For a native son of the Midwest who has sympathized with the Southern states in the War of Northern Aggression for as far back as he can remember, I can see why some Southerners might find a certain justice in the impending fiscal collapse of the state that launched Abraham Lincoln, coming as it has at the start of the 150th anniversary of the Late Unpleasantness.
And I might even agree, had my family and I not moved to Illinois a little over 15 years ago. Instead, I am left with a bitter taste in my mouth and a sense of foreboding for my family and for the hometown that we have adopted.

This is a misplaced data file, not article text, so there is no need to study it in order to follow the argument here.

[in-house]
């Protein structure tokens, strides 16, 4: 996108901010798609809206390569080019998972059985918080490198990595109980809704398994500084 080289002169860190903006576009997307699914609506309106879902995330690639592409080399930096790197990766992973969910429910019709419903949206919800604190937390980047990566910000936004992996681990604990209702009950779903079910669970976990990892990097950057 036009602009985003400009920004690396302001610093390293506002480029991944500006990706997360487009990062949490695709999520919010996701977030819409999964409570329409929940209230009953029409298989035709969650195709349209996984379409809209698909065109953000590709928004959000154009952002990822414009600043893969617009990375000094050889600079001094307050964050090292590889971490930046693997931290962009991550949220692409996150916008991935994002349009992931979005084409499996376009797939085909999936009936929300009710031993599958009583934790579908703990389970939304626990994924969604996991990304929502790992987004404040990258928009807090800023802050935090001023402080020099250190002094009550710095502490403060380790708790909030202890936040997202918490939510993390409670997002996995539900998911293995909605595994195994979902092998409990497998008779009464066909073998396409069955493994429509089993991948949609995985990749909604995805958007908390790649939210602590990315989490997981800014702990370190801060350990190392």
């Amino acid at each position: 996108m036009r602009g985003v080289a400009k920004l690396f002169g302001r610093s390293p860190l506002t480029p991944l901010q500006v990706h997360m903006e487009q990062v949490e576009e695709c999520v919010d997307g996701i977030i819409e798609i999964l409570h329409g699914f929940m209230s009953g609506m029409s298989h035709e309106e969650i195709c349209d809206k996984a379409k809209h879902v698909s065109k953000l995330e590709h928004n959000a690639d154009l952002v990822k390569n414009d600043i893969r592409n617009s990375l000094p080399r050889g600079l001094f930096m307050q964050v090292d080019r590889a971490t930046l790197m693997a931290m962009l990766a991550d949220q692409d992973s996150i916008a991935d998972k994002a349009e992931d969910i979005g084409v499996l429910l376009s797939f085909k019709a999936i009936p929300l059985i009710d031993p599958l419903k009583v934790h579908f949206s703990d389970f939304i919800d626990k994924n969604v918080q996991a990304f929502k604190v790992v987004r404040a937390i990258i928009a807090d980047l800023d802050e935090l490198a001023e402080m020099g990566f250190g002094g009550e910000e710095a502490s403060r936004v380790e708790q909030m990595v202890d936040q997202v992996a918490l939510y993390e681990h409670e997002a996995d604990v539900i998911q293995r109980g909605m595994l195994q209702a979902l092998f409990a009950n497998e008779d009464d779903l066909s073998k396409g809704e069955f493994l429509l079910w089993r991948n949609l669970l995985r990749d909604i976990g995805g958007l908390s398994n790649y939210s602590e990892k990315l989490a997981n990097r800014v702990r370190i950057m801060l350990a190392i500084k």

On January 12, Illinois Gov. Pat Quinn signed into law a tax hike of 66 percent on personal income (from a 3-percent flat rate to 5 percent) and 45 percent on corporate income (from 4.8 percent to 7 percent). The vote on the tax increases ran along party lines; not a single Republican in the Illinois legislature voted in favor of the new tax rates.
National coverage of the tax hikes varied in quality: The Christian Science Monitor blew the story, claiming that “Even with the 2011 adjustments, Illinois would have one of the lowest tax rates in the nation,” though the reporter must have suspected something was wrong, since he added that “the rates across the US are hard to pin down because most states, such as Iowa, have up to nine different tax rates for personal income.”
The Wall Street Journal,...